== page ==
Recent conversations about racism in D&D-
Oh yeah, uh
This isn’t going to be about that. That’s a pretty heavy thing. This is a light one.
Anyway, recent conversations about racism in D&D got me thinking about how rarely I saw the flavour text for Orcs and Drow. They’re there, in the monster manual, and if I ever bothered to crack it open to look for them, I imagined I’d see it.
If you bought the 3.5 and 3e D&D rulebooks, you found that all the content, including the gods, were drawn from an existing setting, and you could buy rulebooks that by default were built to respond to and take form that world – the world known as Greyhawk. I don’t know how they handled this for 5th edition, because as I keep repeating, I do not know anything about 5th edition and do not care to, but it makes sense.
At the point when 3rd Edition was being started, there was twenty years of lore across multiple different worlds of Dungeons & Dragons, and that meant when the writers sat down to create monsters and gods and all the stuff that players and DMs needed that wasn’t explicitly maps for places to go and things to do, they wanted some kind of coherent mesh of bits. There were always going to be problems with that, though – I mean, do you think your setting needs Ghasts, Ghosts, Ghouls, Allips, Bodaks, Liches, Skeletons, Wights and Zombies? Well, if you can have all of those things, then you’re kind of communicating a tone of how much room there is to be undead, and all.
Setting lets writers get a handle on things, and gives you a default for the creatures you’re presenting. It created this weird kind of waterfall effect where some content – and let’s face it, usually monsters, because you can belt out a pantheon in a page with the way D&D handles issues of spirituality and religion – wound up showing up in sourcebooks because writers made them and they were sitting around, but this then meant that you had things like Tieflings in the monster manual (humans with a bit of demon), so they were default to the world, but orcs and elves only had those demony-bits in the Forgotten Realms (Fey-ri and Tannaruk if you look ’em up). And it takes no effort, almost invisible effort from the GM, when asked ‘hey, do these orcs have Tieflings’ to go – ‘oh yeah, sure, they’re from that book, I think,’ and be okay with weaving the world together, the segregation of books and settings can result in strange things… like the aforementioned undead redundancy.
Okay, so D&D games have default settings.
4e ‘didn’t have one.’ I say didn’t have one because it absolutely did, but it was a setting designed to make it explicit what the setting didn’t have. The notion at the time was that by supplying minimal information, players could focus instead on their own little small spaces and their own first adventures, the first level vision of the world. You can slap down a village, give player characters some sticks and let them go out and attack the nearby (rolls dice) orc raiding party that keeps attacking their home.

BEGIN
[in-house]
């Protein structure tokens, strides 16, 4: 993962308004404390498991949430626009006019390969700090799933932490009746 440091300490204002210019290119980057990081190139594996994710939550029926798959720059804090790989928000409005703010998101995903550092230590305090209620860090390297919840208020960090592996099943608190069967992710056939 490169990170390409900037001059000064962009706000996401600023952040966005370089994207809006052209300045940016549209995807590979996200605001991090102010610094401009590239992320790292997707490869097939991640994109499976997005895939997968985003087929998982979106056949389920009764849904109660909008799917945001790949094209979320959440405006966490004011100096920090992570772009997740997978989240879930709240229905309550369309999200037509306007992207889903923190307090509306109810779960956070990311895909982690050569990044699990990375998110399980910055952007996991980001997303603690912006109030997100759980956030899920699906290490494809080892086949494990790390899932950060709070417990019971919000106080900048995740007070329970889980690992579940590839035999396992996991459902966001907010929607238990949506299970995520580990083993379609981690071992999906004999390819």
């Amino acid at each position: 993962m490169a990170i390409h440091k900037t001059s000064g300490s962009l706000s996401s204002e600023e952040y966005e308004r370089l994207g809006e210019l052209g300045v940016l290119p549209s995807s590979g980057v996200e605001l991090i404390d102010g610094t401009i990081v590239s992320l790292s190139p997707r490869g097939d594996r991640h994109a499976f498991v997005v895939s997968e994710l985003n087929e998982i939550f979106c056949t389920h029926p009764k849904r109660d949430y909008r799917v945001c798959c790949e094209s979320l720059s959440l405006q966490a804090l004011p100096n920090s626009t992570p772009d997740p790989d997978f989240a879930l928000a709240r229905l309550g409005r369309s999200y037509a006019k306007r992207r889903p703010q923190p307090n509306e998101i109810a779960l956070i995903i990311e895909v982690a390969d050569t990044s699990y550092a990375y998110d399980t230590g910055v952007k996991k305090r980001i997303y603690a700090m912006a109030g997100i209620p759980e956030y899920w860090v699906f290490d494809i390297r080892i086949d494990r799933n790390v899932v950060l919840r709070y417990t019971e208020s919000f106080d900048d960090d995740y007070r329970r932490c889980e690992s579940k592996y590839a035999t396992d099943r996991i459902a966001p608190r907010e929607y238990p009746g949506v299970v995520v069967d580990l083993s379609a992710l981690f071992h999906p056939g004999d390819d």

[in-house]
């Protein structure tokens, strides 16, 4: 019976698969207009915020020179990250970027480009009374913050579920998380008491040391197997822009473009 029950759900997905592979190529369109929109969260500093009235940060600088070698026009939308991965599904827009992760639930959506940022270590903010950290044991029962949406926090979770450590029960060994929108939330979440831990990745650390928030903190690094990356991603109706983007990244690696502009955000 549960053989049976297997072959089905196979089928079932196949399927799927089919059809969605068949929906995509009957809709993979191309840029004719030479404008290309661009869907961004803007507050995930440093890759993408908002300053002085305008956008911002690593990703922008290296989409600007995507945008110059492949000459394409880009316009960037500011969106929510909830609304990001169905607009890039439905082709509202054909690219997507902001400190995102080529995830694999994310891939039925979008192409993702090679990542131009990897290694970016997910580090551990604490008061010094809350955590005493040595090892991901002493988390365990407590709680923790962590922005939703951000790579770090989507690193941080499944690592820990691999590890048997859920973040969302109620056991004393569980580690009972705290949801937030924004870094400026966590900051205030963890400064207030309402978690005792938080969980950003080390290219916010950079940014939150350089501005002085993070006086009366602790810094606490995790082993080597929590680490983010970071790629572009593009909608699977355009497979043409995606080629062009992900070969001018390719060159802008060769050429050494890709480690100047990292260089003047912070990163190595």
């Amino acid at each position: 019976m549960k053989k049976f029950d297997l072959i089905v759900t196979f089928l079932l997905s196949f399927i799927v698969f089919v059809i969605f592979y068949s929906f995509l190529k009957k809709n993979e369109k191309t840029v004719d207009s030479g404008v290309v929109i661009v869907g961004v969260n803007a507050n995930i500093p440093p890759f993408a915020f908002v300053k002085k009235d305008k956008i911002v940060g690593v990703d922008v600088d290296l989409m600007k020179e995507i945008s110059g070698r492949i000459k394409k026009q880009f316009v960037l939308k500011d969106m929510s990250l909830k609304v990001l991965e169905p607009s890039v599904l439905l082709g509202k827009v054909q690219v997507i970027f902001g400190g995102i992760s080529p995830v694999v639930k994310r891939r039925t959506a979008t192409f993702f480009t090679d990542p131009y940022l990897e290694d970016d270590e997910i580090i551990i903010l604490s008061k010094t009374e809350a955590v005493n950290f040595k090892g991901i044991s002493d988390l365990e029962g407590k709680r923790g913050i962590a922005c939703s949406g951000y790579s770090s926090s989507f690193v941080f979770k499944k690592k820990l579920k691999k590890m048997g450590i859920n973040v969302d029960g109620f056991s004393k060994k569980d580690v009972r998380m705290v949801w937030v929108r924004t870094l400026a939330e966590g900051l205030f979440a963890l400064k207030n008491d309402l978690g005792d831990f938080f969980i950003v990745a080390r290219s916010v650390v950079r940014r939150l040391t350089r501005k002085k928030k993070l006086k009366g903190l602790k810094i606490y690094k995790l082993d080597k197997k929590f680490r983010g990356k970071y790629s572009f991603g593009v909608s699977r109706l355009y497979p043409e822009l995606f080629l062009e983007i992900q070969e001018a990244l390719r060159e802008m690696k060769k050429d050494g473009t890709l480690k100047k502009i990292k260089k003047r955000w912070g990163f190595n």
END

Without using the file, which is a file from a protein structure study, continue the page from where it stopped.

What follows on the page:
It was designed to be a minimal setting, and in so doing, it became a setting of its own, a setting that wound up with the nickname points of light.
I kind of love it.
I kind of love it because the setting as it exists is definitionally a setting where you don’t need to know what’s two towns over. It’s a setting where the journey to the next town is a mystery, where the gods are made up of small handfuls of stories, and adventurers are extremely rare and regarded as extremely weird.
It is, in a way, the darkest, most gothic, most horrific setting of D&D you’ll find in as small a space! Oh, Ravenloft is full of horrors, and it can give you explicit lines about what happens in the horrific places, and the skeleton that fires nazi bees out of its mouth and all that, but Ravenloft is a world structurally created by magical nonsense and maintained to be a hellish series of nasty short stories. The Points Of Light setting is horrifying because travelling one town over is too dangerous for most people to try! There’s nothing stopping the demonic cults, no orders or regulations and barely anything that you’d consider a kingdom.
And that’s interesting.
It’s interesting because as you level up, the spooky chunks of the wilds, the fear in between towns begins to become less fearful… right?
What you do with Points of Light is interesting. It’s meant to be a scaffold you can start jamming countries and places and modules into and the fact that players have never heard of a town that wasn’t there in last week’s session is diegetically reasonable. But it can also be an eternally near-apocalyptic realm of terror and darkness where whole dragons can emerge from the swamp
And you’ll never realise they were there.
This article was reposted from Talen’s personal blog.
You can find the original at Press.exe